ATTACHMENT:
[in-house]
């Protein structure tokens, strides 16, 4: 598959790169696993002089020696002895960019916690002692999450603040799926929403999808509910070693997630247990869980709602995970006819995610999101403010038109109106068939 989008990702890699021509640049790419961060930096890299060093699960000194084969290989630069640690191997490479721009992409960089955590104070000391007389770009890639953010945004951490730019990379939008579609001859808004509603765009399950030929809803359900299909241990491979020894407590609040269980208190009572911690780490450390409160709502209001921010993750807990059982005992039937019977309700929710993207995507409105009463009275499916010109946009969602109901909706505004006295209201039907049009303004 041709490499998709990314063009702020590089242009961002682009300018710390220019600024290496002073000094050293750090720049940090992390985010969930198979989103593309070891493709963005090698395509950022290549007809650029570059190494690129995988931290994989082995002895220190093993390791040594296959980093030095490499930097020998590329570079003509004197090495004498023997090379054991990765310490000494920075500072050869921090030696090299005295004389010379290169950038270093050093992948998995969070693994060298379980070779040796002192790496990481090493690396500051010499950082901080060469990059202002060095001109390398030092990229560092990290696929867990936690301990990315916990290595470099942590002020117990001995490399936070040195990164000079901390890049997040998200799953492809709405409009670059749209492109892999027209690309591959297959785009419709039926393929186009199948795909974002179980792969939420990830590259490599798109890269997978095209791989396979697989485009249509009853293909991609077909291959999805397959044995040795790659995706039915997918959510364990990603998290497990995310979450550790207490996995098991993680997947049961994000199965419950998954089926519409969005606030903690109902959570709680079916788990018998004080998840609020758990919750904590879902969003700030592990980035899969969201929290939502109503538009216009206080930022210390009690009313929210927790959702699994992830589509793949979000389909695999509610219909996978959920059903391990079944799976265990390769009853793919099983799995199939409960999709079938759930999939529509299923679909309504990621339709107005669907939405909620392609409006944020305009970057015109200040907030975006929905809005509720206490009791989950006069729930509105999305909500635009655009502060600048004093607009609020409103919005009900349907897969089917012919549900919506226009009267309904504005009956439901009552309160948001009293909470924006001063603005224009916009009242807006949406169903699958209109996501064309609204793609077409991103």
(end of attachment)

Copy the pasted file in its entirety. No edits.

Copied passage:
[in-house]
């Protein structure tokens, strides 16, 4: 598959790169696993002089020696002895960019916690002692999450603040799926929403999808509910070693997630247990869980709602995970006819995610999101403010038109109106068939 989008990702890699021509640049790419961060930096890299060093699960000194084969290989630069640690191997490479721009992409960089955590104070000391007389770009890639953010945004951490730019990379939008579609001859808004509603765009399950030929809803359900299909241990491979020894407590609040269980208190009572911690780490450390409160709502209001921010993750807990059982005992039937019977309700929710993207995507409105009463009275499916010109946009969602109901909706505004006295209201039907049009303004 041709490499998709990314063009702020590089242009961002682009300018710390220019600024290496002073000094050293750090720049940090992390985010969930198979989103593309070891493709963005090698395509950022290549007809650029570059190494690129995988931290994989082995002895220190093993390791040594296959980093030095490499930097020998590329570079003509004197090495004498023997090379054991990765310490000494920075500072050869921090030696090299005295004389010379290169950038270093050093992948998995969070693994060298379980070779040796002192790496990481090493690396500051010499950082901080060469990059202002060095001109390398030092990229560092990290696929867990936690301990990315916990290595470099942590002020117990001995490399936070040195990164000079901390890049997040998200799953492809709405409009670059749209492109892999027209690309591959297959785009419709039926393929186009199948795909974002179980792969939420990830590259490599798109890269997978095209791989396979697989485009249509009853293909991609077909291959999805397959044995040795790659995706039915997918959510364990990603998290497990995310979450550790207490996995098991993680997947049961994000199965419950998954089926519409969005606030903690109902959570709680079916788990018998004080998840609020758990919750904590879902969003700030592990980035899969969201929290939502109503538009216009206080930022210390009690009313929210927790959702699994992830589509793949979000389909695999509610219909996978959920059903391990079944799976265990390769009853793919099983799995199939409960999709079938759930999939529509299923679909309504990621339709107005669907939405909620392609409006944020305009970057015109200040907030975006929905809005509720206490009791989950006069729930509105999305909500635009655009502060600048004093607009609020409103919005009900349907897969089917012919549900919506226009009267309904504005009956439901009552309160948001009293909470924006001063603005224009916009009242807006949406169903699958209109996501064309609204793609077409991103």